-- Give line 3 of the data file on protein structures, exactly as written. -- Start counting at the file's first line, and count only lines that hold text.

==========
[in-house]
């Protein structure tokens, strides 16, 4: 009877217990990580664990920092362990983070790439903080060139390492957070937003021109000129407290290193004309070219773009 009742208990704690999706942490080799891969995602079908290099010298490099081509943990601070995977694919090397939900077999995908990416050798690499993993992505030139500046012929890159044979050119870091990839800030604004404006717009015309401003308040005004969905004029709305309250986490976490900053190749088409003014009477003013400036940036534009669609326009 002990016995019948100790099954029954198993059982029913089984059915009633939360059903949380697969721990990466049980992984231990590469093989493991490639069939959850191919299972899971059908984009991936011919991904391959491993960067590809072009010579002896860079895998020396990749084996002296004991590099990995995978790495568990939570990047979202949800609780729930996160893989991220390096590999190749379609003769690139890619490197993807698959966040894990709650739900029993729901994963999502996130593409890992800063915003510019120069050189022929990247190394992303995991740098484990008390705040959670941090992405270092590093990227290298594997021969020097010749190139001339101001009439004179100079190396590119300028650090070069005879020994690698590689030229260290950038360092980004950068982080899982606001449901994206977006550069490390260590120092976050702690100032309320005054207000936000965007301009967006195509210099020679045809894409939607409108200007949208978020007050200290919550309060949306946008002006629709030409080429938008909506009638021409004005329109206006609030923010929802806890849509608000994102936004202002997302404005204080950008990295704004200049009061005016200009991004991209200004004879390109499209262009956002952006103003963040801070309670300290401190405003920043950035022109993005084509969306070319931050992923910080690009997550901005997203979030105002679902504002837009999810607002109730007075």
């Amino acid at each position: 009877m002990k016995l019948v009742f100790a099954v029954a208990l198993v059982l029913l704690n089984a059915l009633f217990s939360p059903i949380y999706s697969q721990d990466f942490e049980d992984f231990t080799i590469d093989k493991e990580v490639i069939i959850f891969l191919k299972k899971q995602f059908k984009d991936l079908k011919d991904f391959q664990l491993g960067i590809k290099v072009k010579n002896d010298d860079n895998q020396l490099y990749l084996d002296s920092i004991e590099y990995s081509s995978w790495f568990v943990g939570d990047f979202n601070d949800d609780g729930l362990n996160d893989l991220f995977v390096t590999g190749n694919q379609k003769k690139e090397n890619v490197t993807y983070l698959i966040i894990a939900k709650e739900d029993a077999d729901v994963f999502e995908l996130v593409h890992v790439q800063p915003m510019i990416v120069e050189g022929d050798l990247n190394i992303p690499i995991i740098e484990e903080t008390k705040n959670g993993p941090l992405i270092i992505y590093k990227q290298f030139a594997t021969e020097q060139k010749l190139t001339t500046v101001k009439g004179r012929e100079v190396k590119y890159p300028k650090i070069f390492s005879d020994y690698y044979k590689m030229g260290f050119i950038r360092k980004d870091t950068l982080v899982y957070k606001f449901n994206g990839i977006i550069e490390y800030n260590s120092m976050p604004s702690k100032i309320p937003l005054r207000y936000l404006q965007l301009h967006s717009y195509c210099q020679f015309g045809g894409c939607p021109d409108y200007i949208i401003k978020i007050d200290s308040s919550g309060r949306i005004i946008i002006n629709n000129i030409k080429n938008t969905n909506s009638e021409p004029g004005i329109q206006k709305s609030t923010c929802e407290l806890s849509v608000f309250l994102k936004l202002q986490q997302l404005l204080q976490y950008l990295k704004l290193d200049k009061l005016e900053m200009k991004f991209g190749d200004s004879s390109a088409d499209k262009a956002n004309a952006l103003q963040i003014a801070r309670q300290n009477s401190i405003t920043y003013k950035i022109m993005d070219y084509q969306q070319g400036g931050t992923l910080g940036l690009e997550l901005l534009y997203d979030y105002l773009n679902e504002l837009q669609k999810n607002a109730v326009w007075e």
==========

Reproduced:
């Amino acid at each position: 009877m002990k016995l019948v009742f100790a099954v029954a208990l198993v059982l029913l704690n089984a059915l009633f217990s939360p059903i949380y999706s697969q721990d990466f942490e049980d992984f231990t080799i590469d093989k493991e990580v490639i069939i959850f891969l191919k299972k899971q995602f059908k984009d991936l079908k011919d991904f391959q664990l491993g960067i590809k290099v072009k010579n002896d010298d860079n895998q020396l490099y990749l084996d002296s920092i004991e590099y990995s081509s995978w790495f568990v943990g939570d990047f979202n601070d949800d609780g729930l362990n996160d893989l991220f995977v390096t590999g190749n694919q379609k003769k690139e090397n890619v490197t993807y983070l698959i966040i894990a939900k709650e739900d029993a077999d729901v994963f999502e995908l996130v593409h890992v790439q800063p915003m510019i990416v120069e050189g022929d050798l990247n190394i992303p690499i995991i740098e484990e903080t008390k705040n959670g993993p941090l992405i270092i992505y590093k990227q290298f030139a594997t021969e020097q060139k010749l190139t001339t500046v101001k009439g004179r012929e100079v190396k590119y890159p300028k650090i070069f390492s005879d020994y690698y044979k590689m030229g260290f050119i950038r360092k980004d870091t950068l982080v899982y957070k606001f449901n994206g990839i977006i550069e490390y800030n260590s120092m976050p604004s702690k100032i309320p937003l005054r207000y936000l404006q965007l301009h967006s717009y195509c210099q020679f015309g045809g894409c939607p021109d409108y200007i949208i401003k978020i007050d200290s308040s919550g309060r949306i005004i946008i002006n629709n000129i030409k080429n938008t969905n909506s009638e021409p004029g004005i329109q206006k709305s609030t923010c929802e407290l806890s849509v608000f309250l994102k936004l202002q986490q997302l404005l204080q976490y950008l990295k704004l290193d200049k009061l005016e900053m200009k991004f991209g190749d200004s004879s390109a088409d499209k262009a956002n004309a952006l103003q963040i003014a801070r309670q300290n009477s401190i405003t920043y003013k950035i022109m993005d070219y084509q969306q070319g400036g931050t992923l910080g940036l690009e997550l901005l534009y997203d979030y105002l773009n679902e504002l837009q669609k999810n607002a109730v326009w007075e």